By turns exhilarating and devastating, Tender is a dazzling exploration of human relationships, of the lies we tell ourselves and the lies we are taught to tell. It is the story of first love and lost innocence, of discovery and betrayal. A tense high-wire act with keen psychological insights, this daring novel confirms Belinda McKeon as a major voice in contemporary fiction, joining the ranks of the masterful Edna O’Brien and Anne Enright.
By Belinda McKeon
An “artfully constructed novel, which the author, a playwright, unfurls in lush streams of consciousness” (The New Yorker), about a father and son thrown together by tragedy—from the author of Tender, McKeon’s new novel coming in 2016.
Set in an Ireland that catapulted into wealth at the end of the twentieth century and then suffered a swift economic decline, Belinda McKeon’s Solace is an extraordinarily accomplished first novel about the conflicting values of the old and young generations and the stubborn, heartbreaking habits that mute the language of love.
Tom and Mark Casey are a father and son on a collision course, two men who have always struggled to be at ease with one another. Tom is a farmer in the Irish midlands, the descendant of men who have farmed the same land for generations. Mark, his only son, is a doctoral student in Dublin, writing his dissertation on the nineteenth-century novelist Maria Edgeworth, who spent her life on her family estate, not far from the Casey farm. To his father, who needs help baling the hay and ploughing the fields, Mark’s academic pursuit isn’t work at all. Then, at a party in Dublin, Mark meets Joanne Lynch, a lawyer in training whom he finds irresistible. She also happens to be the daughter of a man who once spectacularly wronged Mark’s father, and whose betrayal Tom has remembered every single day for twenty years.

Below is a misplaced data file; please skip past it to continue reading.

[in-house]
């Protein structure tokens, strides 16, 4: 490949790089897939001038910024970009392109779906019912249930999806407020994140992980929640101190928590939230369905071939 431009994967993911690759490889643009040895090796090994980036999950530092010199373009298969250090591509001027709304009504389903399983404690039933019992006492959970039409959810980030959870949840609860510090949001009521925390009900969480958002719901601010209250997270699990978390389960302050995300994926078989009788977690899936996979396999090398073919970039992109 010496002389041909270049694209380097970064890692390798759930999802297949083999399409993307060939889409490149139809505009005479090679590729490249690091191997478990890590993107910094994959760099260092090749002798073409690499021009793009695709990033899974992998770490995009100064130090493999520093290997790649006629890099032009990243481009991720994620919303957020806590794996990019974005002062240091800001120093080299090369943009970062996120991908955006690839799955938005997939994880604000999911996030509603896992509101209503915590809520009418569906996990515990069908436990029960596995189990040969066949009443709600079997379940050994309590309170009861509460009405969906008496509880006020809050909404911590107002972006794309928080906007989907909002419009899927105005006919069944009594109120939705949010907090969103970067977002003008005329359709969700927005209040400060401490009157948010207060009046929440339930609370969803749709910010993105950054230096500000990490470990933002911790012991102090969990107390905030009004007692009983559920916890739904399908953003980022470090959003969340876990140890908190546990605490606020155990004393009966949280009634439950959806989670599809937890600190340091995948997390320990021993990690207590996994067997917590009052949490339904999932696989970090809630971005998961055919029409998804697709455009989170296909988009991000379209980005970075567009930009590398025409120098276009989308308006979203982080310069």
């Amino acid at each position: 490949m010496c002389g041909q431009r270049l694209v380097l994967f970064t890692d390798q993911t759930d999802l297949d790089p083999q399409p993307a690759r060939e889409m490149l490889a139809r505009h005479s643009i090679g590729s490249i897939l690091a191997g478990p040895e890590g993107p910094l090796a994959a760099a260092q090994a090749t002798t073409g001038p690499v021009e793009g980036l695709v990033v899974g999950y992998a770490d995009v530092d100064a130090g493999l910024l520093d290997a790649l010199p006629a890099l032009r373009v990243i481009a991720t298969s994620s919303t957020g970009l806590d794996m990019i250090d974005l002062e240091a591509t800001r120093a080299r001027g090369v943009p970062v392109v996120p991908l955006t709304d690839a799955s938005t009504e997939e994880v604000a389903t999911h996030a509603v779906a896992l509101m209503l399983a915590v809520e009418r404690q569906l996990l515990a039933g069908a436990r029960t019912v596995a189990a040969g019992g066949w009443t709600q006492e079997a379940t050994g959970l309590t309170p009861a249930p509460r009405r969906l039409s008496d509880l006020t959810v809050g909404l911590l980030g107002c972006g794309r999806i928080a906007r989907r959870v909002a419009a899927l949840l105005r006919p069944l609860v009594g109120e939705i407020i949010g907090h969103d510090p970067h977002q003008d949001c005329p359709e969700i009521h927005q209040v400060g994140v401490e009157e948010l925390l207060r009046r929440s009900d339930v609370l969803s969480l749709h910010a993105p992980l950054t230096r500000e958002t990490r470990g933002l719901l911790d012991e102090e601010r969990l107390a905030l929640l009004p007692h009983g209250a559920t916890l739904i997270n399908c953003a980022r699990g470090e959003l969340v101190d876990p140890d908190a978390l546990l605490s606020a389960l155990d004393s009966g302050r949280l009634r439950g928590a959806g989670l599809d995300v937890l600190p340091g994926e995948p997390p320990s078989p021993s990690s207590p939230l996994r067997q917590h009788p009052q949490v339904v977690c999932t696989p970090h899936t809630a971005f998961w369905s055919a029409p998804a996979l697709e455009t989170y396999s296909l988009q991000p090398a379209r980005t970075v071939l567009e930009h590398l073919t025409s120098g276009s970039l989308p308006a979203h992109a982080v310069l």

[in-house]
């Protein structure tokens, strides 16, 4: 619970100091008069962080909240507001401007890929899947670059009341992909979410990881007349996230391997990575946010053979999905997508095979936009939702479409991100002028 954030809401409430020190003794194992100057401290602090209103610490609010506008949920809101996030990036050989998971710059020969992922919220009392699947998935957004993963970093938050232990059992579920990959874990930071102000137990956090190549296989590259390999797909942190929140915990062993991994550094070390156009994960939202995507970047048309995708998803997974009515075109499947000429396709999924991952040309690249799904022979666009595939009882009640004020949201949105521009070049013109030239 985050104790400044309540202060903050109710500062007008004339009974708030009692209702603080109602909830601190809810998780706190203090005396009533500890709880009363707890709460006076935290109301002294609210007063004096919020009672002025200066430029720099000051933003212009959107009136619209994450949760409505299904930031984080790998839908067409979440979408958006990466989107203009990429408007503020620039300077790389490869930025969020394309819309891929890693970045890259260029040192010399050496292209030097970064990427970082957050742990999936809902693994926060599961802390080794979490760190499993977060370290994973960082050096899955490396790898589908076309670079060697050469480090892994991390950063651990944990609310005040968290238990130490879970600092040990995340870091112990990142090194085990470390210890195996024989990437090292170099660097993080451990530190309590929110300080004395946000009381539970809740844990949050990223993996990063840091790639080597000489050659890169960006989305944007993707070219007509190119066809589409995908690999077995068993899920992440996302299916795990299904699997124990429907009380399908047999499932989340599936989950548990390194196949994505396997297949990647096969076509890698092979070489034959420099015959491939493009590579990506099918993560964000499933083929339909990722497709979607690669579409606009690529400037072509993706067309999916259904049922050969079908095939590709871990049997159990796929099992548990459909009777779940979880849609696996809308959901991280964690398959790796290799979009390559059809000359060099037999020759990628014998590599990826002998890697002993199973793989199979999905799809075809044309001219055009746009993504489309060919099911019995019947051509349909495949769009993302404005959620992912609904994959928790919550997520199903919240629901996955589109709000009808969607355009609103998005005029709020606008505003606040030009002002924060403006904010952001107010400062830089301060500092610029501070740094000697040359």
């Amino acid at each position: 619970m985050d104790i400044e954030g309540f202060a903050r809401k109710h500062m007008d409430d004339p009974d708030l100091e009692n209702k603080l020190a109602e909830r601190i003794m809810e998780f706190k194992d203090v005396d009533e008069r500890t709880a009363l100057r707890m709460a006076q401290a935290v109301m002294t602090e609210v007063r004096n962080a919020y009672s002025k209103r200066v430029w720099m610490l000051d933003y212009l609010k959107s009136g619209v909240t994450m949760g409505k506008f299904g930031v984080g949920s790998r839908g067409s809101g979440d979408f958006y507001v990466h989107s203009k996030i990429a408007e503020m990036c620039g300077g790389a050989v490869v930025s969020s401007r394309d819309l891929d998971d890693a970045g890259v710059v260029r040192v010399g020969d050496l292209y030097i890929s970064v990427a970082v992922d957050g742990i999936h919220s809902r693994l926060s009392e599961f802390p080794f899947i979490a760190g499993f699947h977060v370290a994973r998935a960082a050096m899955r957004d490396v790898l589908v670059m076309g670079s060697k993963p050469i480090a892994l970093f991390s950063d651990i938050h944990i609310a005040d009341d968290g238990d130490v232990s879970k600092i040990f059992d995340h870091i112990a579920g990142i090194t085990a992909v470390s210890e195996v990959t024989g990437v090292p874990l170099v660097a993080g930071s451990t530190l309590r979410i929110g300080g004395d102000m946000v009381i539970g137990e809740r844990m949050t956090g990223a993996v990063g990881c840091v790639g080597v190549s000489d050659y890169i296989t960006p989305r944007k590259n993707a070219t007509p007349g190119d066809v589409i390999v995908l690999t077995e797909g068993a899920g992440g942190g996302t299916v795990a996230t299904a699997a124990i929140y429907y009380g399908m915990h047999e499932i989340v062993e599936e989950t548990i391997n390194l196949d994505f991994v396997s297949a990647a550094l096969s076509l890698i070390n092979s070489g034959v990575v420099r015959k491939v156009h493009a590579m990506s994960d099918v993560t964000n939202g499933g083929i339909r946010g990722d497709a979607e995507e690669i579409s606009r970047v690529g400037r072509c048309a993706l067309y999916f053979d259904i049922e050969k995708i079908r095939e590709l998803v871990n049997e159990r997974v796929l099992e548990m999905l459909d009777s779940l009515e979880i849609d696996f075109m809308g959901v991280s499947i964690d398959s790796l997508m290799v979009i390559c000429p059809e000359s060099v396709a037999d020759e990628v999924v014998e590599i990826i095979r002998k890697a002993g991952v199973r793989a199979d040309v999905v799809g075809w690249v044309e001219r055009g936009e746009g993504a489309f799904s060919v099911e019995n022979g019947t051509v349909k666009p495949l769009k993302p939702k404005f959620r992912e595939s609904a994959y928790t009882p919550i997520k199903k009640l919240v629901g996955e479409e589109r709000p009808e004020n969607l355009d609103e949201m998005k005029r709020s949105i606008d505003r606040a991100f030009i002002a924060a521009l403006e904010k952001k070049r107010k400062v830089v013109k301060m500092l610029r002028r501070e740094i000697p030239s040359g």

After the lightning strike of tragedy, Tom and Mark are left with grief neither can share or fully acknowledge. Not even the magnitude of their mutual loss can alter the habit of silence. “A story told with clear-eyed compassion and quiet intelligence about what it is to grow up and grow away, about the difference between ‘here’ and ‘home.’ This is a lovely debut” (Anne Enright, Man Booker Prize–winning author of The Gathering).2 .
Members Only: The LiterariansFree
Wednesday, 12:30 pm - 2:00 pm December 18, 2019
Recent Irish Literature: The Nightmare and Dream of History$150
Once a month Thursdays, 7:00 pm - 8:30 pm January 30 to May 28, 2020
Reading Group: Roberto Bolaño’s 2666$150
Every Three Weeks Wednesdays, 7:00 pm - 8:30 pm February 12 to May 6, 2020
Proust I with Damion Searls – Spring Term$250
Once a month Thursdays, 7:00 pm - 8:30 pm February 20 to June 25, 2020
Zora Neale Hurston: A Genius of the South$140
Once a month Tuesdays, 7:00 pm - 8:30 pm February 25 to May 26, 2020
Graham Greene: Belief and Doubt$160
Once a month Wednesdays, 7:00 pm - 8:30 pm February 26 to June 24, 2020
Dystopian Fiction, Past and Present$140
Once a month Tuesdays, 6:00 pm - 7:30 pm March 10 to June 2, 2020